Tuesday, June 28, 2022

Policy delays give late movers a fighting chance

The Abe government's decision to drag its feet on more detailed regulations governing the IR industry and to delay the establishment of the Casino Management Board may exercise an effect on local governments' own development prospects, and which IR operators get selected as their partners.

According to the original schedule, the Casino Management Board (the official English name has yet to be revealed) should already be up and running with almost a hundred staff members, preparing themselves to become the main regulator for each IR’s casino floor. Also, local governments should now be preparing to launch their RFP processes and international IR operators pouring over the details of the published regulations, adjusting their bids and finalizing their strategies.

Instead, many have been trapped in an unexpected holding pattern, preparing as much as they can under the circumstances, but mainly waiting for the central government to come out of its cave and to provide everyone with more concrete information. Now it is expected this will finally come at the end of this year, and by January at the latest.

All accounts suggest that there never was any national policy reason why the delay occurred, but rather it was a political decision to remove the casino controversy from public view so as not to work against the electoral interests of the ruling party. In other words, the delay will probably have little or no consequence for the ultimate shape of the national regulatory regime.

The impact on local governments, especially Osaka, may be highly consequential.

The Osaka government is increasingly panicked that national policy delays will doom the anticipated Yumeshima IR to open its doors only after the 2025 World Expo is concluded. This would signify a tremendous loss of opportunity as millions of visitors who would have seen and experienced the IR will instead not have the chance to do so. It would also deprive the new IR of the potential revenues from some of those visitors, an inflow that might have assisted the operators to more quickly recover their vast investment funds.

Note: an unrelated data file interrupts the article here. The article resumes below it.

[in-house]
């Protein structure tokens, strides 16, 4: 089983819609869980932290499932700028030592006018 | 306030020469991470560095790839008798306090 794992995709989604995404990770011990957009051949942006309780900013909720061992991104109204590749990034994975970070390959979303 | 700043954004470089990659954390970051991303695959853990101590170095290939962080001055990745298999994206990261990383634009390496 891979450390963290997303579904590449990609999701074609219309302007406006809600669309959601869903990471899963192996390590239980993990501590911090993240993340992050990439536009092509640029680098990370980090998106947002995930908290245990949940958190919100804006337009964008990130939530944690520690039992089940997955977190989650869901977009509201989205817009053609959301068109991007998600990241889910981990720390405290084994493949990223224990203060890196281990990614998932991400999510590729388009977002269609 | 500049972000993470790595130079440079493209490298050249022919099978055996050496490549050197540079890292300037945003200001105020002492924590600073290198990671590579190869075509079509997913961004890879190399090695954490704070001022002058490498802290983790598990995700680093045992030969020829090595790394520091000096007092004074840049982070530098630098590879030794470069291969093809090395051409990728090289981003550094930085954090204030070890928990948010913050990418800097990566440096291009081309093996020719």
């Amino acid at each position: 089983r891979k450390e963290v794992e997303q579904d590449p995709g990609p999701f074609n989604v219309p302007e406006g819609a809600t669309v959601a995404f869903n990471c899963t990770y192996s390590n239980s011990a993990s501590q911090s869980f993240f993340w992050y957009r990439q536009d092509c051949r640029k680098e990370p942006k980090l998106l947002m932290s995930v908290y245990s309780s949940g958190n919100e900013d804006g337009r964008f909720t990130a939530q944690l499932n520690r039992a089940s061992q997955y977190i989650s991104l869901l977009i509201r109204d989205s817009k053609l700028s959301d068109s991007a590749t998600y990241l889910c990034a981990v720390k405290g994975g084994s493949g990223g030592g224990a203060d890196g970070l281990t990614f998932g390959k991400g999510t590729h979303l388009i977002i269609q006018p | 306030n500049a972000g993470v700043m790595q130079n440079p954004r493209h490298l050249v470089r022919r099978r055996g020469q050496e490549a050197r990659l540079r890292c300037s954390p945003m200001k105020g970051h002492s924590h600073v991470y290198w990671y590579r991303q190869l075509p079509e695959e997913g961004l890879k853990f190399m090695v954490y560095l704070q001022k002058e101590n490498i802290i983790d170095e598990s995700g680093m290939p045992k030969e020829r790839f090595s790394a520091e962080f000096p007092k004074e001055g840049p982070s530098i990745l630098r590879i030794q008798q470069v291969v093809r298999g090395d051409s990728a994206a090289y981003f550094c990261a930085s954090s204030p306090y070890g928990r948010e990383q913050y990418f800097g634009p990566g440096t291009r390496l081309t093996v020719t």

The Osaka government has not given up its goal of opening the IR in 2024, but many independent analysts believe this target will prove to be much too ambitious. MGM Chairman and CEO James Murren, however, indicated that he still thinks it can be done if the necessary permits are issued promptly.

The delay may also impacted the chances of the international IR operators.

MGM Resorts, for example, carefully laid the groundwork for its Osaka bid over many years, putting direct effort into building community relations that has not been matched by other operators. It is also the only firm to unveil its main consortium partner, the Orix Corporation. But whereas earlier this year MGM had built up such momentum that they appeared to be well ahead of their rivals, the unanticipated delay may have allowed others to narrow the gap.

Firms such as Galaxy Entertainment used the months of delay to assemble an increasingly large design and development team, suggesting that it will be extremely well prepared when the local governments, including Osaka, launch their RFP processes.

The delay clearly was of benefit to Wynn Resorts as well. Earlier this year its attention was absorbed by its case before the Massachusetts Gaming Commission and the launch of Encore Boston Harbor. Now that these matters are safely behind them, they have opened their Tokyo office and are quickly bulking up an in-country Japan operation.

The early movers maintain that they always expected it to be a long process, and that they remain as committed to Japan as ever. Indeed, with the single exception of the Clairvest Group, there have been no indications that any potential operator has been retrenching. In fact, new players are still making their debuts, especially in the smaller, regional markets.

Asia Gaming Brief is a news and intelligence service providing up to date market information for worldwide executives on relevant gaming issues in Asia.

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